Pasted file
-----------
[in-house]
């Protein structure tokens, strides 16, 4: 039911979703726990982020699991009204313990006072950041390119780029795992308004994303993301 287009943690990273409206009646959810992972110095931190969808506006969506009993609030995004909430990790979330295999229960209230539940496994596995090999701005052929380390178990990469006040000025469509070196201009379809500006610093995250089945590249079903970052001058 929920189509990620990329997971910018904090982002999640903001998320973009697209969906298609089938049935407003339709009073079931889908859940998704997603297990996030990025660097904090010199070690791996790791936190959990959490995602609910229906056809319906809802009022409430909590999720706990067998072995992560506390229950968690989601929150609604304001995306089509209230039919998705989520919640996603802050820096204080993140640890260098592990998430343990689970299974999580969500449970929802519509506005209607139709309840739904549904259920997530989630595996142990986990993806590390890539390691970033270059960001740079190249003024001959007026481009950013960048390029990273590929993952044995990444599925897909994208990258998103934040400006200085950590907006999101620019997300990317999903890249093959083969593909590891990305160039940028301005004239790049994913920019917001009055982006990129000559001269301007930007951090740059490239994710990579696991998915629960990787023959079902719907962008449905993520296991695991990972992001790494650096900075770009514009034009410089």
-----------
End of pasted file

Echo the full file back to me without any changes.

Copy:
[in-house]
């Protein structure tokens, strides 16, 4: 039911979703726990982020699991009204313990006072950041390119780029795992308004994303993301 287009943690990273409206009646959810992972110095931190969808506006969506009993609030995004909430990790979330295999229960209230539940496994596995090999701005052929380390178990990469006040000025469509070196201009379809500006610093995250089945590249079903970052001058 929920189509990620990329997971910018904090982002999640903001998320973009697209969906298609089938049935407003339709009073079931889908859940998704997603297990996030990025660097904090010199070690791996790791936190959990959490995602609910229906056809319906809802009022409430909590999720706990067998072995992560506390229950968690989601929150609604304001995306089509209230039919998705989520919640996603802050820096204080993140640890260098592990998430343990689970299974999580969500449970929802519509506005209607139709309840739904549904259920997530989630595996142990986990993806590390890539390691970033270059960001740079190249003024001959007026481009950013960048390029990273590929993952044995990444599925897909994208990258998103934040400006200085950590907006999101620019997300990317999903890249093959083969593909590891990305160039940028301005004239790049994913920019917001009055982006990129000559001269301007930007951090740059490239994710990579696991998915629960990787023959079902719907962008449905993520296991695991990972992001790494650096900075770009514009034009410089």